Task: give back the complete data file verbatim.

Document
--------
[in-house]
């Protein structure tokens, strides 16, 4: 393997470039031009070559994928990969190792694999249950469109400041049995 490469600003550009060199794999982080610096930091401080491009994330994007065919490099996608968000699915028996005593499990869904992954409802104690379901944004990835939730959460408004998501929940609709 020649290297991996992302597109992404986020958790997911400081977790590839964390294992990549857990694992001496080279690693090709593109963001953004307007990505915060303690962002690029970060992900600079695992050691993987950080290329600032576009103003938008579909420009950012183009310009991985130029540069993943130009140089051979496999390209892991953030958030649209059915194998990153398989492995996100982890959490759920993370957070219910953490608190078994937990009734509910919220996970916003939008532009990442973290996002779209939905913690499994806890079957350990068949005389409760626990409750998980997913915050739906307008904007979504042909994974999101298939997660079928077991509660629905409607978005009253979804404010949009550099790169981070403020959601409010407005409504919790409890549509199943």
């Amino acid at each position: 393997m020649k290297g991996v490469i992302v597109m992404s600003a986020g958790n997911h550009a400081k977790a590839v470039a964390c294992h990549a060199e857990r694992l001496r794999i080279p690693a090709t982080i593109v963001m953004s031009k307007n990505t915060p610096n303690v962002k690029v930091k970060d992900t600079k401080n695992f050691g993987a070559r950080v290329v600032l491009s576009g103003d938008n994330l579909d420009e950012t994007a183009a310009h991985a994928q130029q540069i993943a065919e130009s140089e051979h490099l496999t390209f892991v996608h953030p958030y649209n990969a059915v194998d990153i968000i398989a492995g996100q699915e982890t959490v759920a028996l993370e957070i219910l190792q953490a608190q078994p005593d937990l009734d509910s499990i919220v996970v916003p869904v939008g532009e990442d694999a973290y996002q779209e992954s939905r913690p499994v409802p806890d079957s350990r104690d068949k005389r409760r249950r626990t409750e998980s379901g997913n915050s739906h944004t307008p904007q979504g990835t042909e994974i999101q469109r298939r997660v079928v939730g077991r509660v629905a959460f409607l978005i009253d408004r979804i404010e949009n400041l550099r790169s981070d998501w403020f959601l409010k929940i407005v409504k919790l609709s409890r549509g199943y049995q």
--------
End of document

[in-house]
């Protein structure tokens, strides 16, 4: 393997470039031009070559994928990969190792694999249950469109400041049995 490469600003550009060199794999982080610096930091401080491009994330994007065919490099996608968000699915028996005593499990869904992954409802104690379901944004990835939730959460408004998501929940609709 020649290297991996992302597109992404986020958790997911400081977790590839964390294992990549857990694992001496080279690693090709593109963001953004307007990505915060303690962002690029970060992900600079695992050691993987950080290329600032576009103003938008579909420009950012183009310009991985130029540069993943130009140089051979496999390209892991953030958030649209059915194998990153398989492995996100982890959490759920993370957070219910953490608190078994937990009734509910919220996970916003939008532009990442973290996002779209939905913690499994806890079957350990068949005389409760626990409750998980997913915050739906307008904007979504042909994974999101298939997660079928077991509660629905409607978005009253979804404010949009550099790169981070403020959601409010407005409504919790409890549509199943």
């Amino acid at each position: 393997m020649k290297g991996v490469i992302v597109m992404s600003a986020g958790n997911h550009a400081k977790a590839v470039a964390c294992h990549a060199e857990r694992l001496r794999i080279p690693a090709t982080i593109v963001m953004s031009k307007n990505t915060p610096n303690v962002k690029v930091k970060d992900t600079k401080n695992f050691g993987a070559r950080v290329v600032l491009s576009g103003d938008n994330l579909d420009e950012t994007a183009a310009h991985a994928q130029q540069i993943a065919e130009s140089e051979h490099l496999t390209f892991v996608h953030p958030y649209n990969a059915v194998d990153i968000i398989a492995g996100q699915e982890t959490v759920a028996l993370e957070i219910l190792q953490a608190q078994p005593d937990l009734d509910s499990i919220v996970v916003p869904v939008g532009e990442d694999a973290y996002q779209e992954s939905r913690p499994v409802p806890d079957s350990r104690d068949k005389r409760r249950r626990t409750e998980s379901g997913n915050s739906h944004t307008p904007q979504g990835t042909e994974i999101q469109r298939r997660v079928v939730g077991r509660v629905a959460f409607l978005i009253d408004r979804i404010e949009n400041l550099r790169s981070d998501w403020f959601l409010k929940i407005v409504k919790l609709s409890r549509g199943y049995q």